This is not realistic.  Last week, I was reading Gregg Easterbrook's excellent Tuesday Morning Quarterback article on ESPN.  In it, he bemoaned the number of hit man movies out there - probably eclipsing the actual number of hit men on Earth.  These people are able to kill without thinking and rarely get hurt.  Later on in his article, he had a letter from a med student in Pittsburgh who talked about this same trend.  He said people are frequently stunned at how painful bullets actually are.  They will be in horrible pain and telling their doctors, "This really really hurts.  I wasn't expecting that."  They see the heroes on tv get popped in the shoulder and shrug it off.  That is not realistic.  Bullets hurt.  They kill.  Our realization of that has been so numbed over the years, as we watched The Terminator have an entire clip of bullets pulled out of his back, that we don't even understand just what is war is truly like.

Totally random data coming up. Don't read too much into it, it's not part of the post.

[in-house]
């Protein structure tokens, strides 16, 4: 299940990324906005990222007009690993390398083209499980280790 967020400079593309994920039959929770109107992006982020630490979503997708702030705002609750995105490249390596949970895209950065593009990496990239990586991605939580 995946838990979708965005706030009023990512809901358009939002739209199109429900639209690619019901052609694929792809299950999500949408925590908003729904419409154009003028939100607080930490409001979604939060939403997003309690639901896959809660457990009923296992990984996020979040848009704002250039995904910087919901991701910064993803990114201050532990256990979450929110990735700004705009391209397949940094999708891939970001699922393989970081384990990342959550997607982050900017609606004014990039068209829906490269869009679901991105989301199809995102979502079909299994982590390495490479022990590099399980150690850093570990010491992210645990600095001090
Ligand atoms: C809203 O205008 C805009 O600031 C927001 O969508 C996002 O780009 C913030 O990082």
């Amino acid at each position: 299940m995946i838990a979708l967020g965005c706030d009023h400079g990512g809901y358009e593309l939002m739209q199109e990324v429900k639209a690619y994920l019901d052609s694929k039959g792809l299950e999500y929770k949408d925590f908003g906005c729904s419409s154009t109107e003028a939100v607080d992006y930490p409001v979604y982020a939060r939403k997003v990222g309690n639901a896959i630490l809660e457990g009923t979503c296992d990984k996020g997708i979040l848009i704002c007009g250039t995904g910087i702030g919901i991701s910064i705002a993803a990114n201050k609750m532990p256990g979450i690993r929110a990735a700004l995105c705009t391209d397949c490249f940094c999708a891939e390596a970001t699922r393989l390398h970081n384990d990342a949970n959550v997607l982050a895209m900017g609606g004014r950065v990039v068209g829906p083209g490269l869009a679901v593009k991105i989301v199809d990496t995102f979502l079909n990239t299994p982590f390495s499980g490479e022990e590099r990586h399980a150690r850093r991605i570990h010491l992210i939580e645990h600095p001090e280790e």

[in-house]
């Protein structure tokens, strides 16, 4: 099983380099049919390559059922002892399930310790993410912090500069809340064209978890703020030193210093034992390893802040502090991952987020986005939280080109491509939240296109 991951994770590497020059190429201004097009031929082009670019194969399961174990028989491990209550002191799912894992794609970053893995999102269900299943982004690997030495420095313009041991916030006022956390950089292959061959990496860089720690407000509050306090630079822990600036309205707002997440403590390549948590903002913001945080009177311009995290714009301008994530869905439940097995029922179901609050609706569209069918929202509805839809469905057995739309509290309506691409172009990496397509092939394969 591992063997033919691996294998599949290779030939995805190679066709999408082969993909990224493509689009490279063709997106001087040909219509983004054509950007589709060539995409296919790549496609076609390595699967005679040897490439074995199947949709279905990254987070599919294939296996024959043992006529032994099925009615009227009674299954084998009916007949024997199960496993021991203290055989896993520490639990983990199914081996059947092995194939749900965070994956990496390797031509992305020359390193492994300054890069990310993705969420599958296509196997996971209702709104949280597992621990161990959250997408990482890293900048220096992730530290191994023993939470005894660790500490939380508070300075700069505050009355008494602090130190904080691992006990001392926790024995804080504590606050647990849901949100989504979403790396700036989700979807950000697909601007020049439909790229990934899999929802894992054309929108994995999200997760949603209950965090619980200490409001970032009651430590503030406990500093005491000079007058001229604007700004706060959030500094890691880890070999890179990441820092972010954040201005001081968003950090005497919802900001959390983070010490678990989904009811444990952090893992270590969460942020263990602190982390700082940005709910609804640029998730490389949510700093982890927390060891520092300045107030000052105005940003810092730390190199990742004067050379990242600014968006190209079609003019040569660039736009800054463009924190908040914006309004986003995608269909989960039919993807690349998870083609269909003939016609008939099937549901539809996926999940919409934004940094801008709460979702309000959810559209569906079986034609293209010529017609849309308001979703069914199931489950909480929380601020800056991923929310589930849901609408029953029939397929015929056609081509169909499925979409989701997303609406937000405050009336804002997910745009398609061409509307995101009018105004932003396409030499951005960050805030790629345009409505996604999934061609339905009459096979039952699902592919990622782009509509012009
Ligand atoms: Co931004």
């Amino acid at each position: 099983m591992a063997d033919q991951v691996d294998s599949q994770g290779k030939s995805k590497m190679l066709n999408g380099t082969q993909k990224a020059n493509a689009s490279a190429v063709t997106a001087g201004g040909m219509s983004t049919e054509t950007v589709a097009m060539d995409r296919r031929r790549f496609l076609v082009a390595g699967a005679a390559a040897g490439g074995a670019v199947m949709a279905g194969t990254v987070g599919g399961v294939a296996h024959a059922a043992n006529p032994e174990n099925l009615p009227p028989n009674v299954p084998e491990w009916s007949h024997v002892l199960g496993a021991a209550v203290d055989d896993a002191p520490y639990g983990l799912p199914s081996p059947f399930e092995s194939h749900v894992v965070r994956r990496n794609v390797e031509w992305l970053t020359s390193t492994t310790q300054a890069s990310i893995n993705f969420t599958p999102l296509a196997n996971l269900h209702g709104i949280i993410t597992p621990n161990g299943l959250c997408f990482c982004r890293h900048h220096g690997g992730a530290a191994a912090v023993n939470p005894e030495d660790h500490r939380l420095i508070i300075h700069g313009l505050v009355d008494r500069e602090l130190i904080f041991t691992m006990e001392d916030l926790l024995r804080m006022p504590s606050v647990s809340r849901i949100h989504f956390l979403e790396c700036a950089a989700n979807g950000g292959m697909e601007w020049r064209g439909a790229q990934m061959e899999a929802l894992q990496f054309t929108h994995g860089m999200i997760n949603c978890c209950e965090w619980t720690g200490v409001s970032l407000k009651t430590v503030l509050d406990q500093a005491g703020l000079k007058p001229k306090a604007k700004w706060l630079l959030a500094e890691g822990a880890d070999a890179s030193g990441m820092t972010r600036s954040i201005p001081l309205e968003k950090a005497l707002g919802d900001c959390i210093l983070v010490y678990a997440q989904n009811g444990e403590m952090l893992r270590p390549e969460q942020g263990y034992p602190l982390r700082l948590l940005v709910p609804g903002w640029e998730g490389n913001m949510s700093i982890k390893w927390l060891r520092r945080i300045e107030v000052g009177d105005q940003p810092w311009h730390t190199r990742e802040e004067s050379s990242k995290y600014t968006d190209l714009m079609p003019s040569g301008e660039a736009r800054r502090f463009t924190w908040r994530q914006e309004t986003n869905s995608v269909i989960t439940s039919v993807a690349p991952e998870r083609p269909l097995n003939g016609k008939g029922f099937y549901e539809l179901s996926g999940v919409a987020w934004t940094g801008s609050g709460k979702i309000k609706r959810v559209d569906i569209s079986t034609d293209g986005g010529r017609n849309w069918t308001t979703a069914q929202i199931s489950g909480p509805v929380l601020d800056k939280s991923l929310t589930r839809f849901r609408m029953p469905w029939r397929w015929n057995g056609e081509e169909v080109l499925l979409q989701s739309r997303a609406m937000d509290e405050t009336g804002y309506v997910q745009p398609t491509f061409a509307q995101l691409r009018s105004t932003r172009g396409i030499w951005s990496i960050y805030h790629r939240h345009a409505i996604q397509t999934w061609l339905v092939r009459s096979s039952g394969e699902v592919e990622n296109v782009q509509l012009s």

Then you read an article like this one on CNN.  (Yeah, I read CNN frequently.  It is the best formatted news site.  Sue me.)  This soldier, Salvatore Giunta, is the first living recipient of the Congressional Medal of Honor since the Vietnam War.  There are only 3446 people who have been given this medal in the 234 years of our country.  In order to receive a Medal of Honor, you have to distinguish yourself in an extreme way in battle.  By reading those statistics, you see it is a very rare award.  Going through what led to past recipients receiving the award online, you see some truly amazing stories of bravery.  Here are some of those brief stories (from The Congressional Medal of Honor Society site:
  • In 2003, Sgt. 1st Class Paul R. Smith distinguished himself near Baghdad International Airport. With disregard for his own safety, Sgt. Smith manned an exposed mounted machine gun allowing for the safe withdrawal of numerous wounded soldiers and the death of as many 50 enemy soldiers. Sgt. Smith was mortally wounded at this time. 
  • In 1965, Captain Ed Freeman flew his unarmed helicopter to aid a trapped battalion.  They were pinned down and he faced heavy enemy fire on each trip.  Other aid, rescue, and medical evac helicopters refused to enter the area due to the intensity of the enemy fire.  Captain Freeman flew FOURTEEN separate missions into this zone - evacuating wounded men, providing ammo and supplies.  It is estimated he rescued thirty seriously wounded soldiers in his missions.